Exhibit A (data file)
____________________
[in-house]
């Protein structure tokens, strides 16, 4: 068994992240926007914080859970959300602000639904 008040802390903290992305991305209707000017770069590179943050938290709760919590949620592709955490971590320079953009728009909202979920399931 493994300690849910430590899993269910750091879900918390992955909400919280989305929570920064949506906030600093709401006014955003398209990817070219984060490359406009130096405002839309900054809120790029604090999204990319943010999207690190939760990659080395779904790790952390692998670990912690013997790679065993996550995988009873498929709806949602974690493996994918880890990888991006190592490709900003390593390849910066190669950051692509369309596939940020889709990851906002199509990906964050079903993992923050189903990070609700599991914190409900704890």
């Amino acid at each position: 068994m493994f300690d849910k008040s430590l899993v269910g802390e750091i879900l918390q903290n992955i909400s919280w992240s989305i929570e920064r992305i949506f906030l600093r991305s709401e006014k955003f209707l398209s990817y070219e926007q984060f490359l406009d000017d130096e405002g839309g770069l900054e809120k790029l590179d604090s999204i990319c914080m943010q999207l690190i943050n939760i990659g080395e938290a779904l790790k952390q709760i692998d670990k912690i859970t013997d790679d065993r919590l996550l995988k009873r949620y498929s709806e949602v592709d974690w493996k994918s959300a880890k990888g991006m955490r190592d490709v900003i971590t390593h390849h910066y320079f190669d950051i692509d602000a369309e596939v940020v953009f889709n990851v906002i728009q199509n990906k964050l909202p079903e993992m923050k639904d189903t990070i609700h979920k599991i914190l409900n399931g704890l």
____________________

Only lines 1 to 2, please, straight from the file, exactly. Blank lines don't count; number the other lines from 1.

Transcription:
[in-house]
């Protein structure tokens, strides 16, 4: 068994992240926007914080859970959300602000639904 008040802390903290992305991305209707000017770069590179943050938290709760919590949620592709955490971590320079953009728009909202979920399931 493994300690849910430590899993269910750091879900918390992955909400919280989305929570920064949506906030600093709401006014955003398209990817070219984060490359406009130096405002839309900054809120790029604090999204990319943010999207690190939760990659080395779904790790952390692998670990912690013997790679065993996550995988009873498929709806949602974690493996994918880890990888991006190592490709900003390593390849910066190669950051692509369309596939940020889709990851906002199509990906964050079903993992923050189903990070609700599991914190409900704890």